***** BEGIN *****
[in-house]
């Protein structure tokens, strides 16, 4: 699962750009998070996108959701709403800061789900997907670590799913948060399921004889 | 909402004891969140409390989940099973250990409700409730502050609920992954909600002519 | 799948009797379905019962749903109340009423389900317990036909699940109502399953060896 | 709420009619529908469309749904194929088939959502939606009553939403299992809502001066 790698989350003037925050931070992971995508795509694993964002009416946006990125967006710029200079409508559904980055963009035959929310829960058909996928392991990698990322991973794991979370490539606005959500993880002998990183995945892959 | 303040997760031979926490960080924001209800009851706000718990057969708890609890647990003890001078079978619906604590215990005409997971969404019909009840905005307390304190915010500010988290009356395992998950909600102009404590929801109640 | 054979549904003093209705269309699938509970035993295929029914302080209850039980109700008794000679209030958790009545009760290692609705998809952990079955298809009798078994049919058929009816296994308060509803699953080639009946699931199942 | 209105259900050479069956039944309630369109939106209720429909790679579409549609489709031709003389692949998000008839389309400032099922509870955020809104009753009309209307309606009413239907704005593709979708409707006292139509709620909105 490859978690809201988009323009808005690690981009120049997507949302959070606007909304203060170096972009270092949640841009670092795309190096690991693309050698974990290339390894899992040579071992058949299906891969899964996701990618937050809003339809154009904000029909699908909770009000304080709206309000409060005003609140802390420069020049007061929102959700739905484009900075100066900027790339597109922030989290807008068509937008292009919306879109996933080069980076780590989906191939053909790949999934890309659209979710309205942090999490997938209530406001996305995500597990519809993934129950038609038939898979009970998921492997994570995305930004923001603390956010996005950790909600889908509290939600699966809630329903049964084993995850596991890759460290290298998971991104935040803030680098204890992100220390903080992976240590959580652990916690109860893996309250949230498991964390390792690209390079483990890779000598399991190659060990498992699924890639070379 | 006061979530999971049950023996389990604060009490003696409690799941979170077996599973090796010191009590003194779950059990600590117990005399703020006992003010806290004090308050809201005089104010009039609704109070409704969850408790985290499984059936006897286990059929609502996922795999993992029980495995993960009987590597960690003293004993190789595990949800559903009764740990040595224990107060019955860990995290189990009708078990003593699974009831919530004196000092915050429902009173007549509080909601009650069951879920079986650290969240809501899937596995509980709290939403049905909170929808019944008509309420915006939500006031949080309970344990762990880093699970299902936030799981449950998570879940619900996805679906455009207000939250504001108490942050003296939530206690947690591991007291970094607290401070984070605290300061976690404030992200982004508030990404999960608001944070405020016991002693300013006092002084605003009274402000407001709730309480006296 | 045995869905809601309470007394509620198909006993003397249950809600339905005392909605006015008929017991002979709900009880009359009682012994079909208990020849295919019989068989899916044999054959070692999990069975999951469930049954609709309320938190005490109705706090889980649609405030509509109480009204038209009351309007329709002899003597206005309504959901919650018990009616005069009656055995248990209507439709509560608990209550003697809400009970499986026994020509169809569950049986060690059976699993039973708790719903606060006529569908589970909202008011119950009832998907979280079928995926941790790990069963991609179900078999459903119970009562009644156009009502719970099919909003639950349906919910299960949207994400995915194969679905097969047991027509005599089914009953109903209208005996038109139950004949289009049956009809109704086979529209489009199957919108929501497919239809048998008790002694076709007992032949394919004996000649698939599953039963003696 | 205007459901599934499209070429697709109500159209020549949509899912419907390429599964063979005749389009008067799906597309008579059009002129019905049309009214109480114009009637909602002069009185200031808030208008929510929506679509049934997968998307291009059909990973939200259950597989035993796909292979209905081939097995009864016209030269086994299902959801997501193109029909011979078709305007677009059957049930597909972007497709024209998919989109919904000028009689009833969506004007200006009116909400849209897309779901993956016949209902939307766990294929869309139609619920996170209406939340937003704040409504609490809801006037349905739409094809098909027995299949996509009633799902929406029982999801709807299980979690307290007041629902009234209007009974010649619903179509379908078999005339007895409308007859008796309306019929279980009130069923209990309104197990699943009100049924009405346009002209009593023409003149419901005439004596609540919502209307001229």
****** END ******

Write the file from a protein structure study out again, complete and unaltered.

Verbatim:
[in-house]
């Protein structure tokens, strides 16, 4: 699962750009998070996108959701709403800061789900997907670590799913948060399921004889 | 909402004891969140409390989940099973250990409700409730502050609920992954909600002519 | 799948009797379905019962749903109340009423389900317990036909699940109502399953060896 | 709420009619529908469309749904194929088939959502939606009553939403299992809502001066 790698989350003037925050931070992971995508795509694993964002009416946006990125967006710029200079409508559904980055963009035959929310829960058909996928392991990698990322991973794991979370490539606005959500993880002998990183995945892959 | 303040997760031979926490960080924001209800009851706000718990057969708890609890647990003890001078079978619906604590215990005409997971969404019909009840905005307390304190915010500010988290009356395992998950909600102009404590929801109640 | 054979549904003093209705269309699938509970035993295929029914302080209850039980109700008794000679209030958790009545009760290692609705998809952990079955298809009798078994049919058929009816296994308060509803699953080639009946699931199942 | 209105259900050479069956039944309630369109939106209720429909790679579409549609489709031709003389692949998000008839389309400032099922509870955020809104009753009309209307309606009413239907704005593709979708409707006292139509709620909105 490859978690809201988009323009808005690690981009120049997507949302959070606007909304203060170096972009270092949640841009670092795309190096690991693309050698974990290339390894899992040579071992058949299906891969899964996701990618937050809003339809154009904000029909699908909770009000304080709206309000409060005003609140802390420069020049007061929102959700739905484009900075100066900027790339597109922030989290807008068509937008292009919306879109996933080069980076780590989906191939053909790949999934890309659209979710309205942090999490997938209530406001996305995500597990519809993934129950038609038939898979009970998921492997994570995305930004923001603390956010996005950790909600889908509290939600699966809630329903049964084993995850596991890759460290290298998971991104935040803030680098204890992100220390903080992976240590959580652990916690109860893996309250949230498991964390390792690209390079483990890779000598399991190659060990498992699924890639070379 | 006061979530999971049950023996389990604060009490003696409690799941979170077996599973090796010191009590003194779950059990600590117990005399703020006992003010806290004090308050809201005089104010009039609704109070409704969850408790985290499984059936006897286990059929609502996922795999993992029980495995993960009987590597960690003293004993190789595990949800559903009764740990040595224990107060019955860990995290189990009708078990003593699974009831919530004196000092915050429902009173007549509080909601009650069951879920079986650290969240809501899937596995509980709290939403049905909170929808019944008509309420915006939500006031949080309970344990762990880093699970299902936030799981449950998570879940619900996805679906455009207000939250504001108490942050003296939530206690947690591991007291970094607290401070984070605290300061976690404030992200982004508030990404999960608001944070405020016991002693300013006092002084605003009274402000407001709730309480006296 | 045995869905809601309470007394509620198909006993003397249950809600339905005392909605006015008929017991002979709900009880009359009682012994079909208990020849295919019989068989899916044999054959070692999990069975999951469930049954609709309320938190005490109705706090889980649609405030509509109480009204038209009351309007329709002899003597206005309504959901919650018990009616005069009656055995248990209507439709509560608990209550003697809400009970499986026994020509169809569950049986060690059976699993039973708790719903606060006529569908589970909202008011119950009832998907979280079928995926941790790990069963991609179900078999459903119970009562009644156009009502719970099919909003639950349906919910299960949207994400995915194969679905097969047991027509005599089914009953109903209208005996038109139950004949289009049956009809109704086979529209489009199957919108929501497919239809048998008790002694076709007992032949394919004996000649698939599953039963003696 | 205007459901599934499209070429697709109500159209020549949509899912419907390429599964063979005749389009008067799906597309008579059009002129019905049309009214109480114009009637909602002069009185200031808030208008929510929506679509049934997968998307291009059909990973939200259950597989035993796909292979209905081939097995009864016209030269086994299902959801997501193109029909011979078709305007677009059957049930597909972007497709024209998919989109919904000028009689009833969506004007200006009116909400849209897309779901993956016949209902939307766990294929869309139609619920996170209406939340937003704040409504609490809801006037349905739409094809098909027995299949996509009633799902929406029982999801709807299980979690307290007041629902009234209007009974010649619903179509379908078999005339007895409308007859008796309306019929279980009130069923209990309104197990699943009100049924009405346009002209009593023409003149419901005439004596609540919502209307001229």